• Has the service returned to its normal operating state?
  • Can the user confirm that the service is working correctly?
  • Are there additional steps required to resolve the incident?
  • Were modifications made to the environment in order to resume the service that need to be backed out?
  • If no further action is taken, will the service fail again soon?
  • Were spare parts or standby systems used to resume service?

Inputs:

  • Monitoring tools
  • User comments

Outputs:

  • Additional actions to resolve the incident
  • RFCs to correct additional faults discovered during service resumption

Best practices:

  • Use monitoring and diagnostic tools correctly. For example, confirming that a desktop is connected to the network after rebooting it does not ensure that it has restarted correctly and is ready for the user to log on to it. However, starting a remote session to see what is displayed on the user’s screen will tell a more accurate story.
  • Once the user is able to resume his or her business function, attention should turn to any outstanding activities that need to be performed to completely correct the incident. In some events, it might be necessary to transfer the Help request to a separate group to address the outstanding activities.
  • Know the difference between resolving an incident and creating a change. Placing a system back into an operating state is a resolution activity. Modifying the configuration, setup, design, or appearance of a system or service by placing it in a new state is a change.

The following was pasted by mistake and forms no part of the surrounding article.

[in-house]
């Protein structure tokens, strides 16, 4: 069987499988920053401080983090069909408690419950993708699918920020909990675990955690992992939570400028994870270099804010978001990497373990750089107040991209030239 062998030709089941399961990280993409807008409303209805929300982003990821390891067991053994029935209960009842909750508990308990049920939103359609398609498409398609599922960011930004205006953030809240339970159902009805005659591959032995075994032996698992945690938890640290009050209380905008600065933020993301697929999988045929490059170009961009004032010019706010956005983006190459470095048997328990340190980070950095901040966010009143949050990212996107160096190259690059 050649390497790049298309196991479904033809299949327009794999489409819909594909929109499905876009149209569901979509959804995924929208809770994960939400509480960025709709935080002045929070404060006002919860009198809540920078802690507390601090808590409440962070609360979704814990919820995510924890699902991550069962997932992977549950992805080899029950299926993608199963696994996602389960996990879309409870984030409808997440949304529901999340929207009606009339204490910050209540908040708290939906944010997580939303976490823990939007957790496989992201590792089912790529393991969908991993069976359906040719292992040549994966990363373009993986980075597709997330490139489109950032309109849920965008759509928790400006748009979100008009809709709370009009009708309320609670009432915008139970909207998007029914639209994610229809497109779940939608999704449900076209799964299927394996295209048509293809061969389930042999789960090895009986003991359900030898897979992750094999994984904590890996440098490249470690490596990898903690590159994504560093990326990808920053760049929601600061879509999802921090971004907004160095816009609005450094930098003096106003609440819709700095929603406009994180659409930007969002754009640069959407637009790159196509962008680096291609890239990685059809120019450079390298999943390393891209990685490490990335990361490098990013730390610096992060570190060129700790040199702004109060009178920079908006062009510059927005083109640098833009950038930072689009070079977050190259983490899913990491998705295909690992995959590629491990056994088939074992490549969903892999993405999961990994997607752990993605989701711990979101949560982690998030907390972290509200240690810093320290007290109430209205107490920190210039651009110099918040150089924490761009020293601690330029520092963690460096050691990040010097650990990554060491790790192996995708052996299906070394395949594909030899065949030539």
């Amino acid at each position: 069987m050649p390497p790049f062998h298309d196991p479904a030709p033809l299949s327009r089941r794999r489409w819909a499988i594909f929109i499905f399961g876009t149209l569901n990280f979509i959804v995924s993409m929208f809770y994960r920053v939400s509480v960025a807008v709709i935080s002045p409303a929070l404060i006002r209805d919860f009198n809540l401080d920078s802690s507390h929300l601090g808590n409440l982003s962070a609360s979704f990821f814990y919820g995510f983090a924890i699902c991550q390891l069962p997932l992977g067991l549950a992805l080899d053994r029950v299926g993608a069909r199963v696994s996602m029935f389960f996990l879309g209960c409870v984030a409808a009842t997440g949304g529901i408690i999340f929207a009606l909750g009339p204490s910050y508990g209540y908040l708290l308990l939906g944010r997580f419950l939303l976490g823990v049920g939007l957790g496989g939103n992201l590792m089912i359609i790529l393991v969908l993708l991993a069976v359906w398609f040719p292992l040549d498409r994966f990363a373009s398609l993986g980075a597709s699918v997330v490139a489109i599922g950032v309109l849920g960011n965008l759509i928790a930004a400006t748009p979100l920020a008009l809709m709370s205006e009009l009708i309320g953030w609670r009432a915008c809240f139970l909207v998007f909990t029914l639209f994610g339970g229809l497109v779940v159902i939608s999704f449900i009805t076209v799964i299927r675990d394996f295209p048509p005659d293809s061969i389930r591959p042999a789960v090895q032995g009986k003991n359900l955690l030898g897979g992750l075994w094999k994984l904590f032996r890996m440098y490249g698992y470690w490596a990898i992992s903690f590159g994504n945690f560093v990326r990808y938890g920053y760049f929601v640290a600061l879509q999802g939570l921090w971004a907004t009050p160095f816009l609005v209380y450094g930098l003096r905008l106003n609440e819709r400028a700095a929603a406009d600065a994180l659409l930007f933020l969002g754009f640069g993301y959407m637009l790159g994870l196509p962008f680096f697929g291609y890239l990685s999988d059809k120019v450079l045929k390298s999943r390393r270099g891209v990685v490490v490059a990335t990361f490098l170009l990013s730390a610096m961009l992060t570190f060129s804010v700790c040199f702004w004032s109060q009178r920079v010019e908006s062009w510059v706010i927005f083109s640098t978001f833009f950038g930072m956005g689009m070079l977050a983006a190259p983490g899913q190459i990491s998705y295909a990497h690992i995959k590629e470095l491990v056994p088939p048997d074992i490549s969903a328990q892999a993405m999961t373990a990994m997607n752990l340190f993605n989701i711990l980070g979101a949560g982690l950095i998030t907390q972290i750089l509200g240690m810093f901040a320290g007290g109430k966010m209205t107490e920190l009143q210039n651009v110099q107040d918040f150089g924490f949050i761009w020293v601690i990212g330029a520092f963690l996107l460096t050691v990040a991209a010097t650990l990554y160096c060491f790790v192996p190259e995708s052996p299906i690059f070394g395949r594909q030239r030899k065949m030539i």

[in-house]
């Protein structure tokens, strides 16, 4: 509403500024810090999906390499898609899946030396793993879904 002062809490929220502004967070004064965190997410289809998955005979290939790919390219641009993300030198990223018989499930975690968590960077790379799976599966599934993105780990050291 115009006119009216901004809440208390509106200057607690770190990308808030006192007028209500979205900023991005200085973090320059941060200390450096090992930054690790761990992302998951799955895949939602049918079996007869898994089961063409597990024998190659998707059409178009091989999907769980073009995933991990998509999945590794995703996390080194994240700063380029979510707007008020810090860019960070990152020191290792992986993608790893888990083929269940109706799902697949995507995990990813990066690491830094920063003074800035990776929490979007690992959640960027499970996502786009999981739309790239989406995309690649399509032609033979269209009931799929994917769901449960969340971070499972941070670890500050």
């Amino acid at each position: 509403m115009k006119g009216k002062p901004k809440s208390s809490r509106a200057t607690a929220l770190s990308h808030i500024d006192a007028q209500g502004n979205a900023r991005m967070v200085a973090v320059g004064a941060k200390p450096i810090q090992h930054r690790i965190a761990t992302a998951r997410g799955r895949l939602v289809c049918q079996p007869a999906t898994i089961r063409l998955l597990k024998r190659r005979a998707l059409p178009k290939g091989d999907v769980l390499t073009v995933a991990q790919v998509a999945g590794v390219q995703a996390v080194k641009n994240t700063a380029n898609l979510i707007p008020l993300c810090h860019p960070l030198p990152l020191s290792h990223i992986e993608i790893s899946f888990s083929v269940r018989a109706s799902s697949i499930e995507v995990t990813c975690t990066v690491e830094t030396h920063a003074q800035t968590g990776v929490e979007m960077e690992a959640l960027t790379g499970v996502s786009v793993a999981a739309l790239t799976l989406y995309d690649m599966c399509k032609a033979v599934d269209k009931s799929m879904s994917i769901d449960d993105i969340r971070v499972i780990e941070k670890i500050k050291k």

If the incident is still not resolved, try Problem Management

Key questions:

  • Does solving this incident require more research and testing?
  • Would solving this incident benefit from root cause analysis?

Inputs:

  • Help request
  • Problem Management process. This process is not a part of the Customer Service SMF, but is described in detail in the Problem Management SMF

Output:

  • Additional actions to resolve the incident

Best practice:

  • Problem Management is a separate process that involves documenting and filtering a problem, then systematically performing research, developing and testing hypotheses, performing root cause analysis, and determining if a fix or workaround has been discovered. It is a very important process that should be pursued if an incident resists normal troubleshooting efforts.

Process 3d2: Escalate the Request

If the service has not been restored or if the incident has not been resolved after troubleshooting, it is time to escalate the request.

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Figure 16. Escalate the request

Activities: Escalate the Request

You should only escalate the request if you cannot resolve it within the SLA or if it requires specialized knowledge. Escalation brings new knowledge and new people into the resolution process.

It is a best practice for each tier and focus area to have a dedicated Help request queue for storing and organizing the requests currently assigned to their team. Although the CSRs from the Service Desk are accountable for overseeing the request throughout its lifecycle, they cannot stay fully engaged with every request. It is the responsibility of the team receiving the request to help ensure quality control.

Screening reassigned requests is critical to validate that the information in the request is correct and that all required information has been gathered and recorded. Any time someone makes an adjustment to key elements of a request, such as priority or classification, the Service Desk should be notified. The Service Desk initially provides user information such as the priority of the incident and an estimated service resumption time. If these factors are modified, the CSRs need to realign user expectations.

Table 16. Activities and Considerations for Escalating the Request

Activities

Considerations

Escalate or transfer the Help request

Key questions:

  • Is additional technology expertise required to resume the service? (Escalate)